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Shohei Ohtani Borrows From Fiction Against Red Sox at Fenway

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It sure was clever in “The Natural” when Roy Hobbs belted the ball into the stadium clock, smashing it. An ideal moment in a fantastic story.

Shohei Ohtani has been making the fanciful seem real.

With the bases loaded within the eighth inning of his Angels’ game in Boston on Thursday, he smacked the ball off Fenway Park’s manual scoreboard, dislodging certainly one of the numbers there.

His own.

The scoreboard had a 17 posted to point the present Angels pitcher, Ohtani. When his drive hit the board with force, the opposite numbers stayed in place, but 17, as if by forethought, dropped. Ohtani had made an impact on Fenway Park that just about crossed into the cinematic.

A fast play by outfielder Alex Verdugo, together with the clogged basepaths, limited the eye-opening smash to a single.

A season that was unsure is suddenly in full gear.

(Ohtani had one other bizarrely long single earlier in the sport when his deep fly ball was lost within the sun and fell for successful. The runner on first had delayed to see if it might be caught.)

Ohtani’s batting line ended up 2 for 4 with a run and an R.B.I. in an 8-0 victory. And yes, because the scoreboard indicated, he was also the starting pitcher and was greater than a little bit useful in that role. In his first profession start at Fenway, he gave up six hits and no runs in seven innings with 11 strikeouts and no walks.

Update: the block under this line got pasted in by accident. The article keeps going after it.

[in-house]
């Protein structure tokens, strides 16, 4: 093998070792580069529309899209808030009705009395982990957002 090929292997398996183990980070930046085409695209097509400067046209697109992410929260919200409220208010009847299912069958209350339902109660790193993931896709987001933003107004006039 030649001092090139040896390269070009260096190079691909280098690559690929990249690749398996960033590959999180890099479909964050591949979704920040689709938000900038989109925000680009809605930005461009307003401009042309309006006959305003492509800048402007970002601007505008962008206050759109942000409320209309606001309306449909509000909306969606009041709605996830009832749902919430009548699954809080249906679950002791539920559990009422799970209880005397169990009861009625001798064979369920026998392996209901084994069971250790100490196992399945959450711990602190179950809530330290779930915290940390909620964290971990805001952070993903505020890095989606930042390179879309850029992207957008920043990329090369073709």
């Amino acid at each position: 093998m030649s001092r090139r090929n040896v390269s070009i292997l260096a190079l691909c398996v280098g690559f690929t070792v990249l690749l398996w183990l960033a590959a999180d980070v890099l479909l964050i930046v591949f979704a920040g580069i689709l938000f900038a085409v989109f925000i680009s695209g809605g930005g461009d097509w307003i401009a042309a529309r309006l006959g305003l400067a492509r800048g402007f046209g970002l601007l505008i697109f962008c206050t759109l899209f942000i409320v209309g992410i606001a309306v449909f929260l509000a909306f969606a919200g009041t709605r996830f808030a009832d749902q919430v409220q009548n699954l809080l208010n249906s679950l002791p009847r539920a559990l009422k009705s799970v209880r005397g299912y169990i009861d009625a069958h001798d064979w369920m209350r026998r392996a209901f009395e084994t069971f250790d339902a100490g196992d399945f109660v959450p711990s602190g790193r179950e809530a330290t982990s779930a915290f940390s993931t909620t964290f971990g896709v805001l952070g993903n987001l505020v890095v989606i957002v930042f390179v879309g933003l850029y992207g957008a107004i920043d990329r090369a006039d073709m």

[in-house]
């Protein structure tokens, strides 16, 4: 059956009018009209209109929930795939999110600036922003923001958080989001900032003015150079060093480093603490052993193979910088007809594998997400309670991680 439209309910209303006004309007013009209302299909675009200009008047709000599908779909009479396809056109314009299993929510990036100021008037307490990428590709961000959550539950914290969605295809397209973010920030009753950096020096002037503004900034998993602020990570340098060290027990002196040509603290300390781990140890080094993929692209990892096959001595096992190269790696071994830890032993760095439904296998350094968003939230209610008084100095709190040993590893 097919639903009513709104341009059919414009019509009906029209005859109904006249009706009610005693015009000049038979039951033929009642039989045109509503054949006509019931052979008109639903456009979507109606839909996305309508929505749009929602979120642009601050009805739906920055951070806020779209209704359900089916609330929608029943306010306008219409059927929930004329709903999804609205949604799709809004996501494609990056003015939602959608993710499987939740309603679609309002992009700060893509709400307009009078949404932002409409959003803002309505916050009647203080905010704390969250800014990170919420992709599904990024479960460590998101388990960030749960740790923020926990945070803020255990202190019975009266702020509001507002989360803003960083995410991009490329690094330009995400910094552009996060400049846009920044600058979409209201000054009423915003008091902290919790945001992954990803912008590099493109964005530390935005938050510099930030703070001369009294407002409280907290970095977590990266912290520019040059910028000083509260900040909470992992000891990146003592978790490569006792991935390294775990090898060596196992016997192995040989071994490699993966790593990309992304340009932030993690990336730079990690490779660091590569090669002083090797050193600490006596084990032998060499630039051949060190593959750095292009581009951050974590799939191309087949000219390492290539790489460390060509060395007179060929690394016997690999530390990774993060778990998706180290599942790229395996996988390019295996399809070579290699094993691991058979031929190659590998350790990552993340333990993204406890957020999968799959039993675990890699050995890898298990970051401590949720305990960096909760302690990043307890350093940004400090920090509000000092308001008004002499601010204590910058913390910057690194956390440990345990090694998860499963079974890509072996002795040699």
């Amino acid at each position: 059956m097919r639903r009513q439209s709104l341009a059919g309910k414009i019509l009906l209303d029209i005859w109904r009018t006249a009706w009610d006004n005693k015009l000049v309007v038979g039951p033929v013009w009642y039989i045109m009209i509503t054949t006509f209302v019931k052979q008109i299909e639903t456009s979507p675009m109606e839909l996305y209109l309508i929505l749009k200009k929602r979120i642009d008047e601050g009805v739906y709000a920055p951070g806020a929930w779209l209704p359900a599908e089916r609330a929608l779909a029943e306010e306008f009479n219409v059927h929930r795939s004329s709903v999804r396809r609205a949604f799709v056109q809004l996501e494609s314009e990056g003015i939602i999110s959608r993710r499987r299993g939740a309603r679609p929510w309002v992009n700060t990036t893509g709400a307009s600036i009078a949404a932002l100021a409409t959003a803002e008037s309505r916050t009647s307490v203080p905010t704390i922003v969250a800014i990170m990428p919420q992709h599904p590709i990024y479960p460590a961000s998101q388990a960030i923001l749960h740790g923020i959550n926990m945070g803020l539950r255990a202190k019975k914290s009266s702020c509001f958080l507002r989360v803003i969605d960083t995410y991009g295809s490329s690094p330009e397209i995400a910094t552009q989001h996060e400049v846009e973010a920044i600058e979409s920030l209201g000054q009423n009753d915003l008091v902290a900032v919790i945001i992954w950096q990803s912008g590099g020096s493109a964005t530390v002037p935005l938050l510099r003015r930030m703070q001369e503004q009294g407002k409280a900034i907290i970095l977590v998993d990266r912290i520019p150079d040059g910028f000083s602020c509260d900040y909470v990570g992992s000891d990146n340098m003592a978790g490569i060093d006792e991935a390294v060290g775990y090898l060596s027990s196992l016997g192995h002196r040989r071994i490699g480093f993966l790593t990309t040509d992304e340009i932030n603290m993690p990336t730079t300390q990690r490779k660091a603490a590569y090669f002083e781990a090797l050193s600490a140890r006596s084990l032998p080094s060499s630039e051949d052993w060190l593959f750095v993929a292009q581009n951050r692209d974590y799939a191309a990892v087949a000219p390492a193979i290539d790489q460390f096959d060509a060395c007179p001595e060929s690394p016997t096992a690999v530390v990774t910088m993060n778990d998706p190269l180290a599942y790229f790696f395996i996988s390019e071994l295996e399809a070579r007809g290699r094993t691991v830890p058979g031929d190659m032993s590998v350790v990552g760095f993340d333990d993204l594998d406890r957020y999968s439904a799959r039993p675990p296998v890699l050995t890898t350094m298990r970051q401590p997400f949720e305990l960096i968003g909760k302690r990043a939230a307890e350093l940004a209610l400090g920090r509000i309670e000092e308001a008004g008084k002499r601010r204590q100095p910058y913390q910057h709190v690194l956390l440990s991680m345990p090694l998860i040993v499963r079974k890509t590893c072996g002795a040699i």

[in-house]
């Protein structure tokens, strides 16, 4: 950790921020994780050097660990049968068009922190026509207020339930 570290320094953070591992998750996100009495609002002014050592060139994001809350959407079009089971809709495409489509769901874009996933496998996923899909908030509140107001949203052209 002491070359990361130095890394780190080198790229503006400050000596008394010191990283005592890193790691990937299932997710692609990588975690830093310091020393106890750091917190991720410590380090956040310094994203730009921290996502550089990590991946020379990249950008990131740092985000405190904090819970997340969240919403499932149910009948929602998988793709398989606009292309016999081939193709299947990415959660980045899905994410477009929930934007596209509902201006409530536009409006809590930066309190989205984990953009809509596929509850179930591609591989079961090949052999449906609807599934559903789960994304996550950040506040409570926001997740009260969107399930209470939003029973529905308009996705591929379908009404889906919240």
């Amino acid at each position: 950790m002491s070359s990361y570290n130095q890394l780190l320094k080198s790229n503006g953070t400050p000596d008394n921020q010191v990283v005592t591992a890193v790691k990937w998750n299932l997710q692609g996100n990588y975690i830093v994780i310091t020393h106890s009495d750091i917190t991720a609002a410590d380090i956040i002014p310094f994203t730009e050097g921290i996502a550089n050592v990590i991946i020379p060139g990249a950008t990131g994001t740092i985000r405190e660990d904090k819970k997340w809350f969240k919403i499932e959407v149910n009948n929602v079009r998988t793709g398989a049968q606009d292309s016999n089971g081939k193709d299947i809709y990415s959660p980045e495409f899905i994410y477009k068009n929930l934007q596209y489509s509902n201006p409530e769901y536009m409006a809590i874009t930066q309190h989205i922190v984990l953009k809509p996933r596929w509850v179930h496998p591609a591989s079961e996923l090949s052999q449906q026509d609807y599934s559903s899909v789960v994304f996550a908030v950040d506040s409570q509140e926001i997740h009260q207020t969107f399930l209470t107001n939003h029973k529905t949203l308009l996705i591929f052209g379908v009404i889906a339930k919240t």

“I used to be looking forward to pitching here,” he told reporters through an interpreter. To the Red Sox that feeling can have been foreboding.

Ohtani, who won the American League’s Most Useful Player Award last 12 months due to his two-way brilliance, is off to a little bit of a slow start within the season’s first 26 games. He’s hitting .240 with 4 home runs (he had 46 last season). On the mound he has been stronger, with a 3-2 record that shortchanges his 3.08 E.R.A. and the indisputable fact that he has allowed only one.03 walks and hits per inning pitched.

Just a few humdrum early stats has hardly taken away from the wow factor. Since he has been doing it for a 12 months, fans might still must sometimes remind themselves of the remarkable fact: Shohei Ohtani is a starting pitcher who bats for himself and is his team’s designated hitter on the times he doesn’t pitch.

That has given him a string of superlatives that always include the road “first since Babe Ruth.” (And it happens that Ruth did loads of his pitching at Fenway, when he was a member of the Red Sox.)

“I hope we don’t start taking that as a right prefer it’s old hat,” Angels Manager Joe Maddon said after the sport. “It’s just so unusual. It’s otherworldly on this level; of this game, which is I feel essentially the most difficult game.”

And Angels fans can be more focused on another numbers: Despite the presence of the consensus best player in baseball, Mike Trout, the team hasn’t made the playoffs since 2014. But with the second best record within the American League, the team looks set to interrupt that slide.

Leaving the open query: What is going to Ohtani possibly do within the playoffs?

Only for reference, Roy Hobbs — who wowed onlookers earlier within the film with his pitching ability by striking out a fictionalized version of Ruth — finished his memorable season by smashing the stadium lights with a house run. It almost seems possible.

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